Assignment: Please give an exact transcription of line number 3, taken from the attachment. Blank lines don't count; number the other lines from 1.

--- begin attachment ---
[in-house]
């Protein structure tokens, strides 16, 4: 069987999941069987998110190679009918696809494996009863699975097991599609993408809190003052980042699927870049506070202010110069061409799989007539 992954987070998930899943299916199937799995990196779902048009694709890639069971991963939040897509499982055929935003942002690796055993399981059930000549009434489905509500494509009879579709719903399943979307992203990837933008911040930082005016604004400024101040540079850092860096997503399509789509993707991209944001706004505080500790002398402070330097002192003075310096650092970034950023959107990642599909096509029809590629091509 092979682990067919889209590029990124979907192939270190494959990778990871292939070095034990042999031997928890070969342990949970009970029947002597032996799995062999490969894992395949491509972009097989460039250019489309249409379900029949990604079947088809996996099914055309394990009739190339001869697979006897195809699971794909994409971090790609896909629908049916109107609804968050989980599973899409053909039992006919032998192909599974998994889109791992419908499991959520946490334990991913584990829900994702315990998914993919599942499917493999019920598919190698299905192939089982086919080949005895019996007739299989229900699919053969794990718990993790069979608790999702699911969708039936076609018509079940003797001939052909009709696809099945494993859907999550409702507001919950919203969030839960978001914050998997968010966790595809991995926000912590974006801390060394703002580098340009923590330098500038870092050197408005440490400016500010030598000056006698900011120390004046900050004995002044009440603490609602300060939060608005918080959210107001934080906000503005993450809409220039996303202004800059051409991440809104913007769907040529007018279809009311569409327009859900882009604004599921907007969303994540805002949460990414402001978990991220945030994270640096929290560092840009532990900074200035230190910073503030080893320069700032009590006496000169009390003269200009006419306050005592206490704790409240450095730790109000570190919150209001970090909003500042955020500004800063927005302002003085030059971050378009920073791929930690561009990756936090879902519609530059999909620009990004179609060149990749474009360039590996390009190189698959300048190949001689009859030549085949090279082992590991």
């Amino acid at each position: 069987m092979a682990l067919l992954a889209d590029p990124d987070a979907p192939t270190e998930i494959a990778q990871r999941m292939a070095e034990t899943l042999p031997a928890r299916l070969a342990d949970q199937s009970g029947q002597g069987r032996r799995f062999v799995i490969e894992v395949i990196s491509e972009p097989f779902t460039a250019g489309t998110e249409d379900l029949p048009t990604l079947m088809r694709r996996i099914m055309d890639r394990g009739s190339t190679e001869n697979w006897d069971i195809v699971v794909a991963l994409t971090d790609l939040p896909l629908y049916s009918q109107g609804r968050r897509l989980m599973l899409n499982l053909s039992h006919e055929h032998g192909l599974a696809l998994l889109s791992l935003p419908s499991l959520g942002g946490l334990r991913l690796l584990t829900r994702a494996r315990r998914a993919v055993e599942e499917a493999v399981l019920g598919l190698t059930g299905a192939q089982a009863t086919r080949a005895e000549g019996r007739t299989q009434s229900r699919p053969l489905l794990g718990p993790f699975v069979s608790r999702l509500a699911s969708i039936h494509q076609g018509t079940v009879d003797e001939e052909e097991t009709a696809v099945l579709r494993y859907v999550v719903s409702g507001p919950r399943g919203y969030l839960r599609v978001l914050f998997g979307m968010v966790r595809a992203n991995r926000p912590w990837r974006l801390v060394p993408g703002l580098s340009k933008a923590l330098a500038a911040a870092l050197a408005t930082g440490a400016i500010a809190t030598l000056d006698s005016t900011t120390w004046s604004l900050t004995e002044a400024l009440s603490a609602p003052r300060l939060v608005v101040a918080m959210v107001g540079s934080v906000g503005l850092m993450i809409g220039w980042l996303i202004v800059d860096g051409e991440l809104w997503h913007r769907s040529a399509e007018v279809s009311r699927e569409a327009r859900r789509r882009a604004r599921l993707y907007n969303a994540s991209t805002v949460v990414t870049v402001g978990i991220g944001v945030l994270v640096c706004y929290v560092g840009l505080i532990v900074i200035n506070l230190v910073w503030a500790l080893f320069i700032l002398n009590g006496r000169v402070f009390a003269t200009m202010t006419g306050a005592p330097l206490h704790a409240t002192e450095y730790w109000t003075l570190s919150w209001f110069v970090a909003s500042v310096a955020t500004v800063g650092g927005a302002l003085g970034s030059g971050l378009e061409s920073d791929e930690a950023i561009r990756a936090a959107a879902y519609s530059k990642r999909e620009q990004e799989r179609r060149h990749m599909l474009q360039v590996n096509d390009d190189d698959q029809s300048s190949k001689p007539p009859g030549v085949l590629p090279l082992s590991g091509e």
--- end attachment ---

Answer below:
């Amino acid at each position: 069987m092979a682990l067919l992954a889209d590029p990124d987070a979907p192939t270190e998930i494959a990778q990871r999941m292939a070095e034990t899943l042999p031997a928890r299916l070969a342990d949970q199937s009970g029947q002597g069987r032996r799995f062999v799995i490969e894992v395949i990196s491509e972009p097989f779902t460039a250019g489309t998110e249409d379900l029949p048009t990604l079947m088809r694709r996996i099914m055309d890639r394990g009739s190339t190679e001869n697979w006897d069971i195809v699971v794909a991963l994409t971090d790609l939040p896909l629908y049916s009918q109107g609804r968050r897509l989980m599973l899409n499982l053909s039992h006919e055929h032998g192909l599974a696809l998994l889109s791992l935003p419908s499991l959520g942002g946490l334990r991913l690796l584990t829900r994702a494996r315990r998914a993919v055993e599942e499917a493999v399981l019920g598919l190698t059930g299905a192939q089982a009863t086919r080949a005895e000549g019996r007739t299989q009434s229900r699919p053969l489905l794990g718990p993790f699975v069979s608790r999702l509500a699911s969708i039936h494509q076609g018509t079940v009879d003797e001939e052909e097991t009709a696809v099945l579709r494993y859907v999550v719903s409702g507001p919950r399943g919203y969030l839960r599609v978001l914050f998997g979307m968010v966790r595809a992203n991995r926000p912590w990837r974006l801390v060394p993408g703002l580098s340009k933008a923590l330098a500038a911040a870092l050197a408005t930082g440490a400016i500010a809190t030598l000056d006698s005016t900011t120390w004046s604004l900050t004995e002044a400024l009440s603490a609602p003052r300060l939060v608005v101040a918080m959210v107001g540079s934080v906000g503005l850092m993450i809409g220039w980042l996303i202004v800059d860096g051409e991440l809104w997503h913007r769907s040529a399509e007018v279809s009311r699927e569409a327009r859900r789509r882009a604004r599921l993707y907007n969303a994540s991209t805002v949460v990414t870049v402001g978990i991220g944001v945030l994270v640096c706004y929290v560092g840009l505080i532990v900074i200035n506070l230190v910073w503030a500790l080893f320069i700032l002398n009590g006496r000169v402070f009390a003269t200009m202010t006419g306050a005592p330097l206490h704790a409240t002192e450095y730790w109000t003075l570190s919150w209001f110069v970090a909003s500042v310096a955020t500004v800063g650092g927005a302002l003085g970034s030059g971050l378009e061409s920073d791929e930690a950023i561009r990756a936090a959107a879902y519609s530059k990642r999909e620009q990004e799989r179609r060149h990749m599909l474009q360039v590996n096509d390009d190189d698959q029809s300048s190949k001689p007539p009859g030549v085949l590629p090279l082992s590991g091509e």